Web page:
Kenyan computer reseller gets PE firm’s funding


Computer hardware and software retail shop, Bestell, has received funding from private equity (PE) firm GroFin Kenya to finance its expansion plans into Rwanda.

GroFin said that it has invested both debt and equity in the computer reseller, as part of a Sh200 million injection into four budding Kenyan businesses since December.

Bestell Computers, which has six branches in Nairobi and Kisumu, plans to open its seventh store in Kigali.

“GroFin is supporting (Bestell’s) growth plans with flexible finance and leveraging on GroFin’s presence in Rwanda to support growth into the East Africa region,” said the PE fund in a statement.

Grofin could not disclose the exact figure it has invested in Bestell, but said each of the four firms it has invested in since December received average funding of Sh50 million.

The other firms that received funding include Zuka Travel, a logistics company, healthcare products distributor Luwada Management Services and petroleum transporter Wargen Services.

The investment in Zuka has enabled it to have a fleet of between 50 and 70 vehicles at any one time while Luwada Management Services has used the funds to buy out a competitor in Nairobi.

All the GroFin transactions took place between December and January and the PE firm says there are more in the pipeline.

GroFin Kenya general manager Rishi Khubchandani said that the upcoming general election has acted as speed bumps in slowing down the rate of new investments, but the private equity firm plans to go ahead with its investment targets.

“We have faith in the growing SME sector in Kenya and its ability to withstand any negative investment sentiment. We have approved five SME investments thus far this year and expect to invest in a total of between 18 and 22 SMEs before the year-end,” said Mr Khubchandani in a statement.

Despite confidence that the general elections will not derail investment plans, GroFin has not thrown caution out of the window and is preparing a business continuity plan for all its investors in the event there are interruptions after the March 4 polls.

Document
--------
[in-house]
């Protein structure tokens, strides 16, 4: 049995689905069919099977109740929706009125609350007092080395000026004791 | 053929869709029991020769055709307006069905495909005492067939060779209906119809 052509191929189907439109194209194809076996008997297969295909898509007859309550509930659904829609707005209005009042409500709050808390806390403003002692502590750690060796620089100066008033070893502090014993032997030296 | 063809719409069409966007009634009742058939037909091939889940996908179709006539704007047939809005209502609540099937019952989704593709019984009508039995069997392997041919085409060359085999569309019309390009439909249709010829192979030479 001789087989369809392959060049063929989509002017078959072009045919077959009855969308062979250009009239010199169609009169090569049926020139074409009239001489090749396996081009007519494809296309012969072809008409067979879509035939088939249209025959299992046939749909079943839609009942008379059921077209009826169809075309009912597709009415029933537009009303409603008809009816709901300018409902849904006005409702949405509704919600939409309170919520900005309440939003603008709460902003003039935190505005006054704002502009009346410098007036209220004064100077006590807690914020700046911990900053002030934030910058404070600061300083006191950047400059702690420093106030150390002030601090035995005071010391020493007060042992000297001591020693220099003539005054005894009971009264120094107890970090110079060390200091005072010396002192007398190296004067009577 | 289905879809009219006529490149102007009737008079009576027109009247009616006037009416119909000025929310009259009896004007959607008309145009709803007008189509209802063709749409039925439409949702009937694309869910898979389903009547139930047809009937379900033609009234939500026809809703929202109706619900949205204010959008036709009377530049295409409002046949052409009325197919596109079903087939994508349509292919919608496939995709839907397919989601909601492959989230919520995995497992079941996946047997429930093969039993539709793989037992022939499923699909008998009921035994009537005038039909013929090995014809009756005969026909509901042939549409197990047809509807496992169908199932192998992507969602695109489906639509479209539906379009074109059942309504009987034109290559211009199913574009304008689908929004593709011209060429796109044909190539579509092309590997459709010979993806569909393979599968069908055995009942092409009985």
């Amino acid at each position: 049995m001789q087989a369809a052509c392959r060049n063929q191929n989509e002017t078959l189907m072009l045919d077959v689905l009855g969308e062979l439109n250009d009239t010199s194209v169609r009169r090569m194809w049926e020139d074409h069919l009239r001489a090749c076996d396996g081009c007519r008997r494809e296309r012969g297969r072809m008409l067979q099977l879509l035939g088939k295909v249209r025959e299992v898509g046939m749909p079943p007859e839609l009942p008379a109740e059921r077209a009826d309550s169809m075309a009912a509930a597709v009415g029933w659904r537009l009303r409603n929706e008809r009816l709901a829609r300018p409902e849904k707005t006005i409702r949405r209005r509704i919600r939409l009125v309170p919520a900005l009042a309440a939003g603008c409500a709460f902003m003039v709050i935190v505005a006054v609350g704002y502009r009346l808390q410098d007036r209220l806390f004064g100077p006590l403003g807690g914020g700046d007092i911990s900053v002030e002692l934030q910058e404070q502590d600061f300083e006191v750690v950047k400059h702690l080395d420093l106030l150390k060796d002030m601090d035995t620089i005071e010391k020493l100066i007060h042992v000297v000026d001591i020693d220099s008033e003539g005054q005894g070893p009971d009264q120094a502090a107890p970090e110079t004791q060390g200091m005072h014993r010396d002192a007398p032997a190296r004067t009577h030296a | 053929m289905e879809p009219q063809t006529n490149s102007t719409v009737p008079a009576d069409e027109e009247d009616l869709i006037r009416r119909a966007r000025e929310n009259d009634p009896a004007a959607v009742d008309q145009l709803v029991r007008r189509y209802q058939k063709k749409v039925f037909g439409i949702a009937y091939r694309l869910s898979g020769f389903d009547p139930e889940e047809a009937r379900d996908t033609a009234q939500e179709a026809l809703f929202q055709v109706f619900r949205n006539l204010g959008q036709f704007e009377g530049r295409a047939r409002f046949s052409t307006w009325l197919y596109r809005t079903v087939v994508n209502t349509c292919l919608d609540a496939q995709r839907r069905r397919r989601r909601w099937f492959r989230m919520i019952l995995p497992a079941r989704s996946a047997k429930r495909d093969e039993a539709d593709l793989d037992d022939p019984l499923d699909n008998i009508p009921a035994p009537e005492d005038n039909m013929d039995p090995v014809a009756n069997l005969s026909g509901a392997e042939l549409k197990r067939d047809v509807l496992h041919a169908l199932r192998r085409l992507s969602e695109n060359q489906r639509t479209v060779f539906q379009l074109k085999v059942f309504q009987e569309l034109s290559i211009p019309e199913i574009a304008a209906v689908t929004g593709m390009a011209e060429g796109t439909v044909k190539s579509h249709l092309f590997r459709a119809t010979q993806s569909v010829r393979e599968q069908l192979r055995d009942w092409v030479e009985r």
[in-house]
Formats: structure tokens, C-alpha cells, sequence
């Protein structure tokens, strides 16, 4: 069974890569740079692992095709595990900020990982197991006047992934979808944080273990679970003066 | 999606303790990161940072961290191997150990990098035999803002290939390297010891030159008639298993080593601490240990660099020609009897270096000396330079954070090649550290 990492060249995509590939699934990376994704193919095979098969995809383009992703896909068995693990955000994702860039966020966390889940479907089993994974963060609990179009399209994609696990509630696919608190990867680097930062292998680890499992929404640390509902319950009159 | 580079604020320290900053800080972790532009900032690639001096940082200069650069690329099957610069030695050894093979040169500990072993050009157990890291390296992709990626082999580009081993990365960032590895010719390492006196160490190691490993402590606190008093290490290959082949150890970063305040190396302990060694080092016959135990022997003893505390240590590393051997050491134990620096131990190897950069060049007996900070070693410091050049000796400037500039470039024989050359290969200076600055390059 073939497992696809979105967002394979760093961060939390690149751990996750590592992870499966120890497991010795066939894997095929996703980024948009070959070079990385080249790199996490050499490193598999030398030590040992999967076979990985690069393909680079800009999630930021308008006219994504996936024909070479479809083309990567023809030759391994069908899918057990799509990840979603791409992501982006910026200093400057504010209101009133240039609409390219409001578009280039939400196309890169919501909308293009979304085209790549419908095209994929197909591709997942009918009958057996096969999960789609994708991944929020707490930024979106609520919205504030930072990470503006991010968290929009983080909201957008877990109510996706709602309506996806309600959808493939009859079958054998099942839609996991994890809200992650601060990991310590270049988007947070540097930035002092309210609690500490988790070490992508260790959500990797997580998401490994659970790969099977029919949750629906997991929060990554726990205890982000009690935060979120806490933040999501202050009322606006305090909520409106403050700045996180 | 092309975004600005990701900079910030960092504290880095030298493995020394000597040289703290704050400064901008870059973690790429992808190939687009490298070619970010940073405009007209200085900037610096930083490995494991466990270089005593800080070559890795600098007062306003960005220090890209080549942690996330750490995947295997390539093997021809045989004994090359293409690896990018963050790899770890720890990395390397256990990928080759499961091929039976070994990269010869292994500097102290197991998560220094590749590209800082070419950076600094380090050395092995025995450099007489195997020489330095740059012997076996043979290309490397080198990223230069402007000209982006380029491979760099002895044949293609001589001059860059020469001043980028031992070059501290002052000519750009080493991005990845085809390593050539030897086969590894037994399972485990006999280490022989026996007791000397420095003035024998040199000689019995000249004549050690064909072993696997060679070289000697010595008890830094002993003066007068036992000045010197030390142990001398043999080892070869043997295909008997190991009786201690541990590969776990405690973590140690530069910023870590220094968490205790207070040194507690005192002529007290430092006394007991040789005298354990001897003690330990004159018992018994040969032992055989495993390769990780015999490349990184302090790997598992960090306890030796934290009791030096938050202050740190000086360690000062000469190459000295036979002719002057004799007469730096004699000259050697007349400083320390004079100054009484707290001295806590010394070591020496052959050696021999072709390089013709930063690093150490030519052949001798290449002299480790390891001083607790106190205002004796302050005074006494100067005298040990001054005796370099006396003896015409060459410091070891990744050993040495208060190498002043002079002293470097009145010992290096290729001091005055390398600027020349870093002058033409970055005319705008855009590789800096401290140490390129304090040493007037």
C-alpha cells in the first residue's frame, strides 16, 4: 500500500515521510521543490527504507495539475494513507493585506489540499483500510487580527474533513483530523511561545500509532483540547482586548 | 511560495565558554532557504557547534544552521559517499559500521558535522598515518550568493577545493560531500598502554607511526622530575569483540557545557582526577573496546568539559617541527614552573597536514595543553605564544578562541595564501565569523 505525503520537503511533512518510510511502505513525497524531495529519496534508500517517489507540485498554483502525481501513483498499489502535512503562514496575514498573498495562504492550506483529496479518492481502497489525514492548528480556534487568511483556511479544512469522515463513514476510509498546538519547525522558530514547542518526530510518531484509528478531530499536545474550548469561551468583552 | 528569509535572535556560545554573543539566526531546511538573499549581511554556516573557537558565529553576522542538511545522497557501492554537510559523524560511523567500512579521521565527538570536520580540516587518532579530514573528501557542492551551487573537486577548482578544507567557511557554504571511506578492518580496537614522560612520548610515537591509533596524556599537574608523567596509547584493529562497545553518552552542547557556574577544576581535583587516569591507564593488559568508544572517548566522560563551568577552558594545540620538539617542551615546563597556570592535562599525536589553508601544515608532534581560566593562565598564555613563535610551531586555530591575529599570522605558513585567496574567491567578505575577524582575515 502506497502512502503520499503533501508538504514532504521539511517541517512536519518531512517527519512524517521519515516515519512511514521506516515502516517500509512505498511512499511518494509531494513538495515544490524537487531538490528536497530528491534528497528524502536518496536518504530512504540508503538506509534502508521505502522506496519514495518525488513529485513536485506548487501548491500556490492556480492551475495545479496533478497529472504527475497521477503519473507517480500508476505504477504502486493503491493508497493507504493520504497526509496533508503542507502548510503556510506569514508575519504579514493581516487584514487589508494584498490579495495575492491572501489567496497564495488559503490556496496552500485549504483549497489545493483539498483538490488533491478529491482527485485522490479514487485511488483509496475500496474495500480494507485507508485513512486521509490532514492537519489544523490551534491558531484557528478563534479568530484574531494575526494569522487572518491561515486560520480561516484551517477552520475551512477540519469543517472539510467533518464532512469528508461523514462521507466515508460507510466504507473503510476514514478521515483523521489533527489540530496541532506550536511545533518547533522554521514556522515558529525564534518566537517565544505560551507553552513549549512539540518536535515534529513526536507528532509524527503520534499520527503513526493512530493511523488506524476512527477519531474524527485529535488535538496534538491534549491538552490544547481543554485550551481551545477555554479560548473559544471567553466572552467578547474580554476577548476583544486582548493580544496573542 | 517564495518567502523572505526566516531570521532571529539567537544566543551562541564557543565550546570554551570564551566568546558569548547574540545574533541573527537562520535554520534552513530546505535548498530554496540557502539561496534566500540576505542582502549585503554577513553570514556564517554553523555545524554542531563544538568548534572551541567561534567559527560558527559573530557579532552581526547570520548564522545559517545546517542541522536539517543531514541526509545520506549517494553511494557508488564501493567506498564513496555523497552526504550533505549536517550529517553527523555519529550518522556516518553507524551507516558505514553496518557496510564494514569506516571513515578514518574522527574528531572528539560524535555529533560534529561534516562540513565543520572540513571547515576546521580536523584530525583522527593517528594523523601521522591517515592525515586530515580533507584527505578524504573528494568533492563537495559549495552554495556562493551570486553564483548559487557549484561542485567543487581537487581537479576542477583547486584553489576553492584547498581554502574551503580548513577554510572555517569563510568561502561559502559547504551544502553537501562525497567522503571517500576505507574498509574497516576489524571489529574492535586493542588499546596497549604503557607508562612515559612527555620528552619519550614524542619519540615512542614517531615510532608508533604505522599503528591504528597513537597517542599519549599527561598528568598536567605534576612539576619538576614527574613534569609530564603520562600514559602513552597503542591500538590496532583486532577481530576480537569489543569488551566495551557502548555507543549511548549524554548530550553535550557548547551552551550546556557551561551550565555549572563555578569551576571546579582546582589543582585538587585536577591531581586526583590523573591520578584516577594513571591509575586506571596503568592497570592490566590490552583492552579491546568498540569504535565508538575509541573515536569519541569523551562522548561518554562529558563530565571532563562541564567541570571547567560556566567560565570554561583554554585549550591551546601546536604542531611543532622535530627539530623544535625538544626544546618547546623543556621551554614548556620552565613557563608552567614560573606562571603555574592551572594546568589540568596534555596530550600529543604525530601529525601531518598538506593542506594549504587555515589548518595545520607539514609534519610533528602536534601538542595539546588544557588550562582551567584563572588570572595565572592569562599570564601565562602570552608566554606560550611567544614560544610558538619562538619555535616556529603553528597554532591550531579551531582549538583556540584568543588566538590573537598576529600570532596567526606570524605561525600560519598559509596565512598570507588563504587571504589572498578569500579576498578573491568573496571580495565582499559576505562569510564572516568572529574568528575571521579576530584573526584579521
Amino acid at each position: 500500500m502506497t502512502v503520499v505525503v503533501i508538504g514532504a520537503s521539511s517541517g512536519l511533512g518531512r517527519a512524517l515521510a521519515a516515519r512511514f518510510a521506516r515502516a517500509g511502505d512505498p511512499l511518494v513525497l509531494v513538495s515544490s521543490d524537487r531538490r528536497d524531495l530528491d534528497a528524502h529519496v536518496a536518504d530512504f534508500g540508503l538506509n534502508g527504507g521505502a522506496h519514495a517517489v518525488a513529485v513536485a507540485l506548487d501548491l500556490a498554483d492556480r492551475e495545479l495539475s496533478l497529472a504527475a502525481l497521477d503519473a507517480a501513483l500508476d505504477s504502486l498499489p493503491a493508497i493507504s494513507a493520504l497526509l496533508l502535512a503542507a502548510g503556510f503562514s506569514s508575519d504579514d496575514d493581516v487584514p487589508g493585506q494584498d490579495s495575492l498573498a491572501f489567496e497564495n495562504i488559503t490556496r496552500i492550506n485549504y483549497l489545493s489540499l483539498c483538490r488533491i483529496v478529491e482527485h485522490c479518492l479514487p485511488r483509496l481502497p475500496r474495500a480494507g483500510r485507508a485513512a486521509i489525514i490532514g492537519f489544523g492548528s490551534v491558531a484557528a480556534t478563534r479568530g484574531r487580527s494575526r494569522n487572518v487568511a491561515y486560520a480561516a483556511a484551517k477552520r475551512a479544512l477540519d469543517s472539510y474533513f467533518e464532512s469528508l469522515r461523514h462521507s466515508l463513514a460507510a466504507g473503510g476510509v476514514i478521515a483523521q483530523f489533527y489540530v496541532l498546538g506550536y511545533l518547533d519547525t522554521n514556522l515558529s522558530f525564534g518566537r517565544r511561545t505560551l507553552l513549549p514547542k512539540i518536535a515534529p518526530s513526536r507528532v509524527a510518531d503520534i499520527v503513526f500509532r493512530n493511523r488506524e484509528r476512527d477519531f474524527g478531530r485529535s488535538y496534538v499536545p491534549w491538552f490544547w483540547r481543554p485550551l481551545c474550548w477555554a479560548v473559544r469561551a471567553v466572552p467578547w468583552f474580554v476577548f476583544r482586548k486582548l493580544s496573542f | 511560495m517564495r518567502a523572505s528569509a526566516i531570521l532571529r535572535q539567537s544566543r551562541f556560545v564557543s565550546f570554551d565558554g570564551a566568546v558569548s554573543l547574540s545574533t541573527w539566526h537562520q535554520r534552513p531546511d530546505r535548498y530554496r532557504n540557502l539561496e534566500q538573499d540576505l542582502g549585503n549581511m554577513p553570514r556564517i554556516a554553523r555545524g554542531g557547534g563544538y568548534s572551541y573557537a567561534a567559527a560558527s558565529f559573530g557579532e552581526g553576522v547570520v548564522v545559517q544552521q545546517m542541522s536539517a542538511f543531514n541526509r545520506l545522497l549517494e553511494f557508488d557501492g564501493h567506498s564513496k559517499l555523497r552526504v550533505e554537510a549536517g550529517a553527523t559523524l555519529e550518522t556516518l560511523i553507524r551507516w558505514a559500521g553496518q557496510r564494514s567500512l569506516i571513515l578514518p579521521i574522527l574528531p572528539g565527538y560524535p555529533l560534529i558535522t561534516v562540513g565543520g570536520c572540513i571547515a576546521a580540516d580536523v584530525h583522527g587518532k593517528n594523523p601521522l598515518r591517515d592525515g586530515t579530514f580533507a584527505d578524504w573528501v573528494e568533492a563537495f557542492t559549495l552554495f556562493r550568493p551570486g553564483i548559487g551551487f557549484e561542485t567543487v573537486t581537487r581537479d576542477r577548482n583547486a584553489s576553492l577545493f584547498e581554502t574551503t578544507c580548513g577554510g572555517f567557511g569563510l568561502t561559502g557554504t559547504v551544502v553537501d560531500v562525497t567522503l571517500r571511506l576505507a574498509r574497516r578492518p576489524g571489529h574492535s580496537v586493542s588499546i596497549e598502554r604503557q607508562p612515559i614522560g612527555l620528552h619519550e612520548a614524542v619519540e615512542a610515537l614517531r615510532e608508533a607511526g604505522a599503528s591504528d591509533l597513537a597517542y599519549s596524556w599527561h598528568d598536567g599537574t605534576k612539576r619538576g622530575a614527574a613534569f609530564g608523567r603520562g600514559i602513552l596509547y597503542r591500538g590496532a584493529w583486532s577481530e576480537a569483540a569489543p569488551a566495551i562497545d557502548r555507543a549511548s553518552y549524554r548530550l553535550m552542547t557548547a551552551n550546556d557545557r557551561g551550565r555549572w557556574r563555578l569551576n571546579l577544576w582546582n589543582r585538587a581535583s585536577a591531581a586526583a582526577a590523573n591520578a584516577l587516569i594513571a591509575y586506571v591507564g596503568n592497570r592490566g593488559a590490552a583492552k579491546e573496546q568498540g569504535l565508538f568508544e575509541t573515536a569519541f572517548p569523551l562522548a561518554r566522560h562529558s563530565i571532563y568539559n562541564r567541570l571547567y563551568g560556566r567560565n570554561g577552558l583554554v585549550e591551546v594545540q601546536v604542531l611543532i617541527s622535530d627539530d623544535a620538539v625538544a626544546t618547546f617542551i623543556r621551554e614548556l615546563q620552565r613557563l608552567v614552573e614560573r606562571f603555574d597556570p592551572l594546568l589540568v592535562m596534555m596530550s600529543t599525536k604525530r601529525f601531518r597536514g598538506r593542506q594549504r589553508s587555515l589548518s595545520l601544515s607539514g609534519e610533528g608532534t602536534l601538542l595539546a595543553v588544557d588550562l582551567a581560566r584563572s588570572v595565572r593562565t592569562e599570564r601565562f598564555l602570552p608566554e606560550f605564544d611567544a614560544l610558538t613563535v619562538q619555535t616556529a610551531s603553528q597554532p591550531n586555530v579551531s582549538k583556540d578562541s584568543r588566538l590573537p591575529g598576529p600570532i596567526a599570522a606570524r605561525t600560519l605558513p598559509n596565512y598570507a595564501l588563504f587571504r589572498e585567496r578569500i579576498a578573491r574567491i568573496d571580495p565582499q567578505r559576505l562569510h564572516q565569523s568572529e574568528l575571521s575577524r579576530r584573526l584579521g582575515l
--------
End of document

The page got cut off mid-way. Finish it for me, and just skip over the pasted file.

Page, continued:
“The plan includes ensuring the necessary insurance are in place and up to date, premises and physical controls are enhanced, customer and credit control are managed; and ensuring suitable logistics and transport options are available,” said GroFin in the statement.

GroFin makes investments of between $50,000 (Sh4.4 million) and $1.5 million (Sh131.4 million) in debt or quasi-equity with an investment period that ranges between four and seven years.

The African Development Bank, the International Finance Corporation and the European Investment Bank are some of GroFin’s investors. The PE fund’s other recent investment was a capital injection in a Spur outlet in Eka Hotel, Nairobi in August last year.

At the time GroFin said that it had invested between Sh40 million and Sh45 million in the venture.

Growth in private equity funding as been an alternative to commercial bank loans as entrepreneurs have opened up to the idea of having additional owners in their businesses.

“Private equity has gotten quite popular as more companies are achieving scale, we are also seeing more third generations taking over family businesses meaning that they are open to selling stakes to achieve growth,” said NIC Capital general manager Wilson Irungu.

Fanisi Capital, Fusion Capital and Pearl Capital Partners are other private equity and venture firms that are active in the region.

Fanisi Capital recently invested close to Sh260 million in a Rwandan drugs wholesaler, Sophar Ltd while Pearl Capital Partners invested Sh200 million in Midlands, a food processing plant based in Nyandarua County.-Business Daily



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